By contrast, antimicrobial activity was not observed for amino sugars not within the scope of the invention (glucosylmine) which lacked a β-galactose moiety.
A typical toothpaste formula containing the amino sugar plaque inhibitor of the present invention is as follows:
______________________________________Toothpaste Formula (pH = 5-9) Percent by WeightComponent of the Final Composition______________________________________70% Sorbitol 64.0%Abrasive Silica 10.0%Thickening Silica 9.0%Amino Sugar Antiplaque Agent 5.0%Polyethylene Glycol 5.0%Sodium Dodecyl Sulfate 1.5%Flavor 1.0%Sodium Saccharinate 0.3%Sodium Fluoride 0.24%Preservative (Benzoate) 0.08%Dye <.01%Sodium Carboxymethyl Cellulose 0.15%Water to 100%______________________________________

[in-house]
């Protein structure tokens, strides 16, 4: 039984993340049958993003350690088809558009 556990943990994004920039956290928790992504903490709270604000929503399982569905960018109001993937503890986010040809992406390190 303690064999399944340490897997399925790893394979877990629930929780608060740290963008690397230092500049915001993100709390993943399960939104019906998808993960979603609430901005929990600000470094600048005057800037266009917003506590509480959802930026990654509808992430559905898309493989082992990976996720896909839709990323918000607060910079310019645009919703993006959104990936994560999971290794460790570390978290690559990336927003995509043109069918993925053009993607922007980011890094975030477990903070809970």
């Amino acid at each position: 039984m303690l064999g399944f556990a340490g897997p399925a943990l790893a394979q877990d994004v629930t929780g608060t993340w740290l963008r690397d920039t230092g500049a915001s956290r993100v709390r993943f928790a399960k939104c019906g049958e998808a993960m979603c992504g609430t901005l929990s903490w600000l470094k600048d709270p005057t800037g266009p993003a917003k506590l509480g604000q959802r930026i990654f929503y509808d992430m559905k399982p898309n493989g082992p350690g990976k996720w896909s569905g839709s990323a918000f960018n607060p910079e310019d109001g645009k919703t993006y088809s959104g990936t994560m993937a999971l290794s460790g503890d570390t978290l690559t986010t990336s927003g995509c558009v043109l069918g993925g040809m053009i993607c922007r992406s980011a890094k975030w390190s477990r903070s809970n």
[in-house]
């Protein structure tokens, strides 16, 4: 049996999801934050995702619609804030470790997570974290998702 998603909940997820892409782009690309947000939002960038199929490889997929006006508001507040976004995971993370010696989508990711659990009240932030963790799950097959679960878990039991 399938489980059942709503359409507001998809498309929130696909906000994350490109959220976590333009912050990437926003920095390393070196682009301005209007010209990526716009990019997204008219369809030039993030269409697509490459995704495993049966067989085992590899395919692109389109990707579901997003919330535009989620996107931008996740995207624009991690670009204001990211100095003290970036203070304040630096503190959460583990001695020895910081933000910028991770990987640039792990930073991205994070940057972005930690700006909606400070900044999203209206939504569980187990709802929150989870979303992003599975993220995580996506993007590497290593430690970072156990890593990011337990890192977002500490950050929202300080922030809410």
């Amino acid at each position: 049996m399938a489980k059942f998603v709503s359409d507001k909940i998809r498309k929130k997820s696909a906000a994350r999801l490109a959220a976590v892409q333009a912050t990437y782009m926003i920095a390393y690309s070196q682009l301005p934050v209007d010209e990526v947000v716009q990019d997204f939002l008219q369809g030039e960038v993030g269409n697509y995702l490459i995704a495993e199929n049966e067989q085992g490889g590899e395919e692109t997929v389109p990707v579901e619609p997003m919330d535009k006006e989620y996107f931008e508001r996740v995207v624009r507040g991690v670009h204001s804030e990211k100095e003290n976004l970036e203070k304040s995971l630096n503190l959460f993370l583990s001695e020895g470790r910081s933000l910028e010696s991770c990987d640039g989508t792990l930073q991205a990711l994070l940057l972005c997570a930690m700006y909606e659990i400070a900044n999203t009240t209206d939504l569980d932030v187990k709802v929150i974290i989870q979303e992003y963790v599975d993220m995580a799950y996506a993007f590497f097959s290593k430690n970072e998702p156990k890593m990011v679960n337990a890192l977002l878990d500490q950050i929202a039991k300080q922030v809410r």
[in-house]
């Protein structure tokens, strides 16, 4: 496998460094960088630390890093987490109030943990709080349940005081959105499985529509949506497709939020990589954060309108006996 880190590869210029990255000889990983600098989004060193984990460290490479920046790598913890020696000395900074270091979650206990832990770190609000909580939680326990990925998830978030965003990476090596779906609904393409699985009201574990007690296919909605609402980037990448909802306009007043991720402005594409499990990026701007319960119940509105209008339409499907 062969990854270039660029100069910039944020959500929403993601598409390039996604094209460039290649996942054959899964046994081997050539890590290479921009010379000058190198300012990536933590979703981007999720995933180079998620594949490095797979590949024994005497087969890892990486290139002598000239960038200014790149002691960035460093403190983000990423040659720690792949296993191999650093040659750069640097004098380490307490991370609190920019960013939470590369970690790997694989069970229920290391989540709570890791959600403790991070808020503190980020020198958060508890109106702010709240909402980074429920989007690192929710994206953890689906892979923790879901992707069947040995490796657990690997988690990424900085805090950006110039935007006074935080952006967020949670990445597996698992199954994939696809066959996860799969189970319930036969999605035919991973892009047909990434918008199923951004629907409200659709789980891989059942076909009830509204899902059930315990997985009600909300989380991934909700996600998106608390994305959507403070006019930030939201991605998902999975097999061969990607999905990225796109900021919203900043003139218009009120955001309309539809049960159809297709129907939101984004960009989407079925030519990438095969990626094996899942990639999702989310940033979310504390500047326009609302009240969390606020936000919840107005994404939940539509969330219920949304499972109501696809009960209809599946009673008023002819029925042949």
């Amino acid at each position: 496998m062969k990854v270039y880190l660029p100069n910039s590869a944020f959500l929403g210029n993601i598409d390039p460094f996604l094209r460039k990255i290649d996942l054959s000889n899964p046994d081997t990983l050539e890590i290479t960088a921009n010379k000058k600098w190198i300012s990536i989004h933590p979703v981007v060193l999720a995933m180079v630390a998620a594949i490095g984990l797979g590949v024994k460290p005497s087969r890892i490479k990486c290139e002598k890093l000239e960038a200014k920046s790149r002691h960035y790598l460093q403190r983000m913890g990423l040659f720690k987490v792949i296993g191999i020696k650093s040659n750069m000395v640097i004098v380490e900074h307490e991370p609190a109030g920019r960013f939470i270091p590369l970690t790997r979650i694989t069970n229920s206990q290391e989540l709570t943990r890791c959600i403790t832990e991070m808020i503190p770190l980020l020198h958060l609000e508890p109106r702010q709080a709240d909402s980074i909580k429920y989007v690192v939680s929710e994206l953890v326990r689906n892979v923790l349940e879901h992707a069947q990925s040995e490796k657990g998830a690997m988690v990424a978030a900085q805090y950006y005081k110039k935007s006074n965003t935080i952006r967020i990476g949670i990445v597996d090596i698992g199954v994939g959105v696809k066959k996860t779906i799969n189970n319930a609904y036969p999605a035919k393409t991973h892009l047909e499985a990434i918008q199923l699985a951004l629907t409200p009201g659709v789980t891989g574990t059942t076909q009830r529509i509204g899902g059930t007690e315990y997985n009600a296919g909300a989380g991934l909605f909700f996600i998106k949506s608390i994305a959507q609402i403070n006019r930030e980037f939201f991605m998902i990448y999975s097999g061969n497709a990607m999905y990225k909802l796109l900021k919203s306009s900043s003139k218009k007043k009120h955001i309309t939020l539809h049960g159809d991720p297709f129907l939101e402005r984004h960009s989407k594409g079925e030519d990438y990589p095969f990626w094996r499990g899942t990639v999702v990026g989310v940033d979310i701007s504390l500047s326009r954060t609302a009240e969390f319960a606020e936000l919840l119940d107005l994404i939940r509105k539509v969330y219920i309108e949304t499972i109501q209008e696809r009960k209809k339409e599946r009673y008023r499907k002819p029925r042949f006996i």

A typical formula for a mouthwash containing the amino glycoside plaque inhibitor of the present invention is as follows:
______________________________________Mouthwash Formula (pH = 6.5) Percent by WeightComponent of Final Composition______________________________________Ethanol 12.5%70% Sorbitol 7.0%Amino Glycoside Anti-plaque Agent 5.0%Tween 20 0.55%Preservatives (parabens) 0.2%Flavor 0.1%Dye <.1%Sodium Saccharinate 0.65%Sodium Chloride 0.05%Sodium Acetate 0.015%Acetic Acid 0.015%Water to 100%______________________________________
Some suppliers for the materials employed in the invention have been mentioned in the description. Other materials in the description of the invention are available from the following suppliers: